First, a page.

In the budget, presented last week, the new government took further measures to support solar manufacturing by eliminating the ‘inverted duty’ structure. ‘Inverted duty’ meant that while there was an import duty exemption on finished solar modules, there was no similar exemption on raw materials and components used in module assembly, thus putting Indian manufacturers at a disadvantage vs. exporters to India. This includes, for example, EVA sheets, back sheets and ribbons. Removing this bias is sound.
- A sound business strategy for creating a healthy domestic manufacturing industry in India is missing
- BRIDGE TO INDIA believes that India does not need to have its own solar cell and module manufacturing industry, if it is much cheaper to buy from abroad
- If India needs to have a domestic solar cell and module manufacturing industry, then two key pieces need to be kept in mind: Strong solar demand and a long-term vision
We welcome the elimination also because it supports manufacturing in India in a way that helps solar as a whole to grow, by reducing the end consumer cost of solar power. However, while there are fragments of policy support – some positive and some negative, a larger strategy for creating a healthy domestic manufacturing industry in India is still absent. Other fragments are: domestic content requirements, a potential anti-dumping duty and the SIPA manufacturing policy.
A closer look shows that they are not in tune – some help manufacturers, but throttle the market by imposing higher solar costs. They grow the fish by shrinking the pond – a very short-sighted approach. Also, as a whole, they do not come together in a comprehensive strategy for India. There is too much short-termism in the industry and in politics. The government reacts to industry demands for protection and industry bets on being protected by the government, rather than on a sound business strategy.
The anti-dumping duties are a case in point. The Prime Minister’s Office (PMO) is thought to believe that this will help establish domestic manufacturing. However, this would only be true, if two conditions are met: firstly, that it is a useful intermediate step to making Indian manufacturing globally competitive without government help at some point in the future. Secondly, that the short term hurt to the market as a whole will not derail the entire Indian solar story. We have strong doubts on both accounts.
At BRIDGE TO INDIA, we do not see why India needs to have its own solar cell and module manufacturing industry, if it is much cheaper to buy from abroad. Over the last 20 years, India has grown its economy significantly by dropping the long-held notion that it needs to achieve autarky for all products and services. India has warmed to the idea of international trade and benefitted from it. Cells and modules are fairly low margin, highly commodified components of the value chain. China, the US and Taiwan have already built a significant manufacturing base in these – and at some subsidy expense. India can benefit from these efforts by buying cheap and instead focus on other components of the smart, distributed, clean energy future, such as meters, transmission and distribution solutions, inverters or storage solutions. In other industries, India does not mind importing from abroad. What makes solar cells and modules so special?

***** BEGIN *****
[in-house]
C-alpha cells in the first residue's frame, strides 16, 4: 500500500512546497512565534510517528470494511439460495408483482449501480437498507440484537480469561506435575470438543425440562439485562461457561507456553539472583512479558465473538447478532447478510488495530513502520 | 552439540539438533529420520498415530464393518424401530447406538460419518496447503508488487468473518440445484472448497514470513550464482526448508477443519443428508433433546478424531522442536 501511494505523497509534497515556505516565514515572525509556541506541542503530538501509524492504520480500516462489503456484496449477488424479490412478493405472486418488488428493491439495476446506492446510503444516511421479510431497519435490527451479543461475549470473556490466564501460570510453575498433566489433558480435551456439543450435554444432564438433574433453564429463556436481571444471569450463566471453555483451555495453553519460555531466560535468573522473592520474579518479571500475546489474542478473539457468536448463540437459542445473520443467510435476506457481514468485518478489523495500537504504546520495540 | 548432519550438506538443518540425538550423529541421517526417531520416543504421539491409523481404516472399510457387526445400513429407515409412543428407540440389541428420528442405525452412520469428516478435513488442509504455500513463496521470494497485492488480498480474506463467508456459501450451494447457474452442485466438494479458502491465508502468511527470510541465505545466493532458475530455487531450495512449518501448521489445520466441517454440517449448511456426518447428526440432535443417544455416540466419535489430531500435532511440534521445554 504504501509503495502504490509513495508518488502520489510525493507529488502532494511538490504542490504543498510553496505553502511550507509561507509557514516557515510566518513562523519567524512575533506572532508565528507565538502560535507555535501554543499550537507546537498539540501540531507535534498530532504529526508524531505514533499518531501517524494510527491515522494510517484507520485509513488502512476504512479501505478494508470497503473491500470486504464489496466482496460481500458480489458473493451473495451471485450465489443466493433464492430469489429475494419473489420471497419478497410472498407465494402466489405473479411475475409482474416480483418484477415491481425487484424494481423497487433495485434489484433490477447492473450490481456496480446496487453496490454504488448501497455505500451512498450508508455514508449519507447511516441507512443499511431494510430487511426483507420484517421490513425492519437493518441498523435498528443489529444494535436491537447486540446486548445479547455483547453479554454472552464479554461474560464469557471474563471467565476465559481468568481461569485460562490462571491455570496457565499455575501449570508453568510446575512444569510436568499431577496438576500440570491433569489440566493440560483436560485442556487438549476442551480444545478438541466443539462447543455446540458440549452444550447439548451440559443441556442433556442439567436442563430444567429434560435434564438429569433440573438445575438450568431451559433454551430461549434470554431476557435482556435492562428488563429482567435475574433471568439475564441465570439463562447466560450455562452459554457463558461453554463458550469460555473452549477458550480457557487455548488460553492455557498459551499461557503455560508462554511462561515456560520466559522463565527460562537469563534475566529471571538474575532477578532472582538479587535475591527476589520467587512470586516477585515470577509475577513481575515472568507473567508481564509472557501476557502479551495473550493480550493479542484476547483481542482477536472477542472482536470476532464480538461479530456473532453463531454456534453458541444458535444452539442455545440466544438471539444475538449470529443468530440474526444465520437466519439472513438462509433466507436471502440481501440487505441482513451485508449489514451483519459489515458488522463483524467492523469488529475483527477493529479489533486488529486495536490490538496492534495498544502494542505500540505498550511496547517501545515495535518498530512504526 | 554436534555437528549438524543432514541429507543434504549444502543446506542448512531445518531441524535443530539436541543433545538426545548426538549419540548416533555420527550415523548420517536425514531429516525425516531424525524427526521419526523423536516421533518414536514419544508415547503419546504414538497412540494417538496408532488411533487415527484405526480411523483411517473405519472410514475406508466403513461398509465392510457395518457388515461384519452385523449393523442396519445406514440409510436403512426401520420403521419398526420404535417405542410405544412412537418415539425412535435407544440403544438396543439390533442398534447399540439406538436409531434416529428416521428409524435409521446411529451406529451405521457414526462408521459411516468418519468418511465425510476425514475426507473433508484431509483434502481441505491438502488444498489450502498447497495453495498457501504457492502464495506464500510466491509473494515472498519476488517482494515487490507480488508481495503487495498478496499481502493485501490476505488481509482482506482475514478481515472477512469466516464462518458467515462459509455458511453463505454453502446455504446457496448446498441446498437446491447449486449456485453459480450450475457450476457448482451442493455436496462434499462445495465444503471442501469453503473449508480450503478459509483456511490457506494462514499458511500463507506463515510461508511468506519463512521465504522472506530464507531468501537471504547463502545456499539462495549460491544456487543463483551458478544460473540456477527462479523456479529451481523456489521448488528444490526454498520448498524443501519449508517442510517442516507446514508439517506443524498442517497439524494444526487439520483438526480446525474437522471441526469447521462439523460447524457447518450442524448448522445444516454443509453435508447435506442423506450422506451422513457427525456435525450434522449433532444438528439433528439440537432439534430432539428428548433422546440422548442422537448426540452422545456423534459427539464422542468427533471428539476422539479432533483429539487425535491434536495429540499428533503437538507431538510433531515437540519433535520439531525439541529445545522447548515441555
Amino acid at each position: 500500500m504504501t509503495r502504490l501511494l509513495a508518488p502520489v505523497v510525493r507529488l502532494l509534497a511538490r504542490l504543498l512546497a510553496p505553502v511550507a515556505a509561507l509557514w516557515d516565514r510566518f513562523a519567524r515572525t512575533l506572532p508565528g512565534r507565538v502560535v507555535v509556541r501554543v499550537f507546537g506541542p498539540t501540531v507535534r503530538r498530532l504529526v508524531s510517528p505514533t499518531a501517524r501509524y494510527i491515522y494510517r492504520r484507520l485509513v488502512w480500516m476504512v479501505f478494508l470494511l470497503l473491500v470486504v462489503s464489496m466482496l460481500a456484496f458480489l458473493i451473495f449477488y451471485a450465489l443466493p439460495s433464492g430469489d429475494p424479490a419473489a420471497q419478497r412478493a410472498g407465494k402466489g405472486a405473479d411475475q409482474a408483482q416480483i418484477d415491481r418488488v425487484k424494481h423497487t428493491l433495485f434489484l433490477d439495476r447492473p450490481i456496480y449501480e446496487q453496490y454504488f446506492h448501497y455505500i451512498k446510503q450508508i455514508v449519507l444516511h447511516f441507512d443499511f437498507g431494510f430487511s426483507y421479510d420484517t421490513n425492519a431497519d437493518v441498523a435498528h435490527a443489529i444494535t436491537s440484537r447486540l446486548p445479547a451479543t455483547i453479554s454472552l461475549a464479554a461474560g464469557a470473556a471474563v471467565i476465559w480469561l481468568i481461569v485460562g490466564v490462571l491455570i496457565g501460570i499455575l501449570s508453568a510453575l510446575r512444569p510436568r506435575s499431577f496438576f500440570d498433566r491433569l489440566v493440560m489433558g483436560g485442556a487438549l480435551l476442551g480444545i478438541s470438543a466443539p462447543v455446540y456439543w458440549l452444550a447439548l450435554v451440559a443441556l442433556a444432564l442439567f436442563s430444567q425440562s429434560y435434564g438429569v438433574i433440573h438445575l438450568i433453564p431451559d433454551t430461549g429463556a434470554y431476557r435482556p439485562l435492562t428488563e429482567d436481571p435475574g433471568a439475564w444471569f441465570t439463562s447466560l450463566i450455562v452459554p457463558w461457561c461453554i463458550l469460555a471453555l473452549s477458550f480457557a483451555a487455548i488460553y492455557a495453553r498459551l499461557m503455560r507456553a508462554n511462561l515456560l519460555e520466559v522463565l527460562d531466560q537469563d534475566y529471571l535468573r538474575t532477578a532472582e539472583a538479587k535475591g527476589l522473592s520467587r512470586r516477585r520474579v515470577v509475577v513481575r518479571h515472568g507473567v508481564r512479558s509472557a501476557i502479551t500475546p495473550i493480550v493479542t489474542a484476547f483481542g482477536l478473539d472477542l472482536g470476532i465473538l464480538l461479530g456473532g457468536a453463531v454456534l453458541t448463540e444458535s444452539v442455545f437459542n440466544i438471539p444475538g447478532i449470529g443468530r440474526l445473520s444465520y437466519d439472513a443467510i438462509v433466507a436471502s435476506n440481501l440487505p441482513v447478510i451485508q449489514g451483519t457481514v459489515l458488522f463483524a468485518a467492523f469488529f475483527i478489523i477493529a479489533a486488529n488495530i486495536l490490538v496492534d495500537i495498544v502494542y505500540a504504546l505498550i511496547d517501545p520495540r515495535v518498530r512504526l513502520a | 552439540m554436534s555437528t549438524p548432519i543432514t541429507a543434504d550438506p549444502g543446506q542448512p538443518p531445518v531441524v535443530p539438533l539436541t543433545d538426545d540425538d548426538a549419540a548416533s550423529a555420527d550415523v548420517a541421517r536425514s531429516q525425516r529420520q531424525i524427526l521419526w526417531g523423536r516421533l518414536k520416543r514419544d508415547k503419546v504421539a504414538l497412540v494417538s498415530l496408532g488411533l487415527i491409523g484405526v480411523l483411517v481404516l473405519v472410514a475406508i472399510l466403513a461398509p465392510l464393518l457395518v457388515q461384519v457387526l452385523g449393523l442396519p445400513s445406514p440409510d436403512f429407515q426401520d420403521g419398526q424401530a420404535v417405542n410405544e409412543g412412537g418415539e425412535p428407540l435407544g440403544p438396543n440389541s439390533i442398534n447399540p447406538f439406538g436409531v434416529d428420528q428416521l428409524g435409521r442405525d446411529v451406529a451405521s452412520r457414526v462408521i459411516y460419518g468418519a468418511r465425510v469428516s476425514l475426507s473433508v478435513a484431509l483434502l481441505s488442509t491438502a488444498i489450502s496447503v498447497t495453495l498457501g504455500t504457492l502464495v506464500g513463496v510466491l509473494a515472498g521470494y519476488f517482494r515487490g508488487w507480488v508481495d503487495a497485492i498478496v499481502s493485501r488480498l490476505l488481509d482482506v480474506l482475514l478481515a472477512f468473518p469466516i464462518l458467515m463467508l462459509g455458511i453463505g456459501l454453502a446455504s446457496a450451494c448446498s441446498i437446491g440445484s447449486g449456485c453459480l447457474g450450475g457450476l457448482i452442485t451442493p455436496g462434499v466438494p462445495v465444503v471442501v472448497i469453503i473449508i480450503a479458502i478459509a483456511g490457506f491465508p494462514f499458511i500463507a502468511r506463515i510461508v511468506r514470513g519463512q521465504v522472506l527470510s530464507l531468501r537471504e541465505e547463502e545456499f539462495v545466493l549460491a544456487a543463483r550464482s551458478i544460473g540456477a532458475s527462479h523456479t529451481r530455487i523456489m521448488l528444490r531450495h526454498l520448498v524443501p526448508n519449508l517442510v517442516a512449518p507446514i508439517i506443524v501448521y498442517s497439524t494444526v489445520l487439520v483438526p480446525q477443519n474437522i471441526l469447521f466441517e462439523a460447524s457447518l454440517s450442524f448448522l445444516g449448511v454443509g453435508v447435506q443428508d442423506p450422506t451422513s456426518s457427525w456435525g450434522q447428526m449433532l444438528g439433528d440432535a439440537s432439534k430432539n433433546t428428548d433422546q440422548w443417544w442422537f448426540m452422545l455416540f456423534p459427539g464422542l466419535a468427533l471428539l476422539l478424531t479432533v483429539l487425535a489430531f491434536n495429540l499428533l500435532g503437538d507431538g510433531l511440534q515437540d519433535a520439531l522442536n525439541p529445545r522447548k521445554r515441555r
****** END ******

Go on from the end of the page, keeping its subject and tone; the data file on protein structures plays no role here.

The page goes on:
However, let us put this assessment aside and, for the sake of the argument, assume that it is necessary for India to have a domestic solar cell and module manufacturing industry. How could that best be achieved? We think, it needs two key pieces: Strong solar demand and a long-term vision. Without these, it will be difficult to entice investors and banks to place their bets on India. On the first point: India’s solar demand is stable at a low level, compared to the country’s potential. Unlocking its potential depends crucially on a low and falling cost of solar power. India is on the cusp of achieving significant solar parity with grid electricity on the consumer side, followed soon by parity on the generation side (for example, with new coal-fired power plants). Once this is achieved, India is bound to become one of the largest solar markets globally (in this prediction, we are not alone: the IEA thinks India will overtake China as the largest market by 2025). Once India is a thriving market, manufacturing in India will be easy to encourage. A look at the car market is instructive. Most global players as well as leading Indian companies have set up large factories in the country. However, measures such as duties or domestic content requirements raise the cost of solar and weaken demand.
On the second point: If India wants to have a competitive manufacturing industry, it needs both scale and vertical integration. Manufacturing sites need to be larger by a factor of 5 to 10. For that, they again need a market. This can be done in India (if demand is not throttled) or abroad (if other countries don’t place the same trade restrictions on Indian manufacturers as India places on them). It is also important to be vertically integrated all the way through to the silicon, ingots and wafers. Here, the cost of electricity – which is high for industry in India – plays a key role. If the government wants domestic manufacturing to thrive, it needs a strategy to achieve both scale and integration. This would require a significant, long-term commitment by the government with very large subsidies. Success would by no means be guaranteed. Other countries have lost too much money in supporting solar companies.
Jasmeet Khurana is a consultant at BRIDGE TO INDIA.